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Duke GEO Article
by the Duke Global Education Office

With all the excitement of study away, it’s easy to overlook things that are not an issue right this second. We’ve put together this handy list to help you think about your health-related needs and take care of what needs attention before you depart.

Packing Tips

Think about things like sun protection, traveler's diarrhea, headaches, jet lag, blisters, and minor cuts. Pack some basic supplies you have at home to keep yourself comfortable.

Routine Medical, Dental, Eyecare Visits

If your normal routine visit falls during the time you’ll be away, reschedule it to another time so you don’t experience an interruption to care.

Glasses or Contact Lenses

Take an extra pair along with you. Also bring a copy of your eyeglass prescription.

Prescription Medications

  • Pack an ample supply to last your entire trip, with a few spares if possible.
  • Make a copy of the prescription.
  • Have your healthcare provider write a note describing the medicine and why you need it. It's best to get this on letterhead paper.
  • Translate the note into English and the language of your destination(s).
  • If you take regular injections and need to carry syringes, carry a separate prescription for the syringes.
  • Know the generic name(s), as certain brands may not be available in your host destination(s) if you need to get a refill.

Transport of your medications

  • Keep all drugs in their original packaging.
  • Essential medications should be carried with you while traveling and not placed in checked baggage.
  • Do not have medications shipped to you, as this may be illegal in your host country and/or may cause problems with customs officials.

Are your medications restricted?

Contact your host country’s embassy and/or International SOS to determine whether any drugs on your list are restricted in your destination(s). For example, if you will travel to China, contact the Chinese embassy or consulate in your home country and ask about medication restrictions.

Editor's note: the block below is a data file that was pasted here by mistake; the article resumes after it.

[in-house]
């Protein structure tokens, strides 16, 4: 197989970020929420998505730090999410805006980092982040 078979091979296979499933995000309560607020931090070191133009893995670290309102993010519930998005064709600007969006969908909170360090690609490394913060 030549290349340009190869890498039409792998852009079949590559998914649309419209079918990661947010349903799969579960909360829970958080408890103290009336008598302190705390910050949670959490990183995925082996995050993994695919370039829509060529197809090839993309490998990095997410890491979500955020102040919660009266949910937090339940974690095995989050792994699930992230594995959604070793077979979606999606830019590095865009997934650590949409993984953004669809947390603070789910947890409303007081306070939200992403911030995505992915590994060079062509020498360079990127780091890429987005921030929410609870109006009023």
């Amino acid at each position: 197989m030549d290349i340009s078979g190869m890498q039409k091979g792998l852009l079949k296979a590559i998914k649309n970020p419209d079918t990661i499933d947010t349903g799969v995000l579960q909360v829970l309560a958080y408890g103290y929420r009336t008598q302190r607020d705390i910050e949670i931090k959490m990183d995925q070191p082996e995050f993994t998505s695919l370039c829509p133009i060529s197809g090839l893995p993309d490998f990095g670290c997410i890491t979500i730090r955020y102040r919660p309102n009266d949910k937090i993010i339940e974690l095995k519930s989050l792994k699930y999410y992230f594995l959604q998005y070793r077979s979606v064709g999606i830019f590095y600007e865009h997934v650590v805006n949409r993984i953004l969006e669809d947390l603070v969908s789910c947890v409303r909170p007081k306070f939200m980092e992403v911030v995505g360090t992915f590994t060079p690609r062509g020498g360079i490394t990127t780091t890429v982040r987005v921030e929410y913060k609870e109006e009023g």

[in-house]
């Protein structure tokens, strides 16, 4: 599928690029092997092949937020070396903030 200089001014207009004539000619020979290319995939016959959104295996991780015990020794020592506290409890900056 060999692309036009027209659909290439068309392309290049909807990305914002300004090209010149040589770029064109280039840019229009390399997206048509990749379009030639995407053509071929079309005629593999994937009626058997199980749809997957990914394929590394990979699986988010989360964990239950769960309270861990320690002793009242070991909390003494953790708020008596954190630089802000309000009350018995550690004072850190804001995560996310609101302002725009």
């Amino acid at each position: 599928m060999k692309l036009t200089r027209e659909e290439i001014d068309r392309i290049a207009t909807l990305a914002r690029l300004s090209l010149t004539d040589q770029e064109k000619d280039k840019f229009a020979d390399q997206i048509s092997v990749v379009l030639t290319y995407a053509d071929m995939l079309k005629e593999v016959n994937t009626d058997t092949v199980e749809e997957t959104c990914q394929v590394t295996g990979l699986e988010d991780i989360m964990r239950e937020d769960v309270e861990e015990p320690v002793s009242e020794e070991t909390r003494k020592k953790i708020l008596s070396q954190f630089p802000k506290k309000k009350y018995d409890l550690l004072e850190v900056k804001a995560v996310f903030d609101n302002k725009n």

Vaccinations / Immunizations

  • Tetanus: Be sure your tetanus vaccination is current.
  • Flu: Be sure you have had the current flu vaccine.

Other vaccines to consider, depending on your location:

  • Hepatitis A & Typhoid: You can't always be sure that food handlers have washed their hands properly or your water source is clean.
  • Hepatitis B: Exposure to blood or body fluids can happen in vehicular accidents, unplanned sexual encounters, or unsterile needles/instruments in doctor's offices and tattoo shops.
  • Malaria Prevention: See the CDC web site or call the Student Health Travel Clinic for specific information.

Proof of Immunization

Because of specific health concerns and conditions in various countries, proof that you have received certain immunizations may be required. In such cases, you must carry an official record of your immunizations and present it upon entry to the country at the same time that you show your passport and any required visa.

Your program will advise you on what is required for entry into the country where your program is located. Immunization requirement information can be found at the Center for Disease Control web site at 

If you plan personal travel to other countries before, during, or after your program, it is your individual responsibility to know what immunizations are required.

Appointments at Student Health

  • Duke students requiring or desiring immunizations should schedule an appointment at least 8 weeks prior to departure
  • Some immunizations and boosters may require intervals between injections, and during peak seasons (November and April), appointment availability may be limited. 
  • You may schedule your initial visit even before you know your final destination.
  • Costs: The Duke Student Health Fee covers advice and consultation at the Duke Student Health International Travel Clinic. Immunizations and prescription medicines are not covered by the student health fee and must be purchased or filed against insurance. You are responsible for paying any uncovered costs on your own

For more info, contact the Student Health Services International Travel Clinic.

The Student Health International Travel Clinic is only open to Duke students. Non-Duke students should check international travel services available in their home or college communities.



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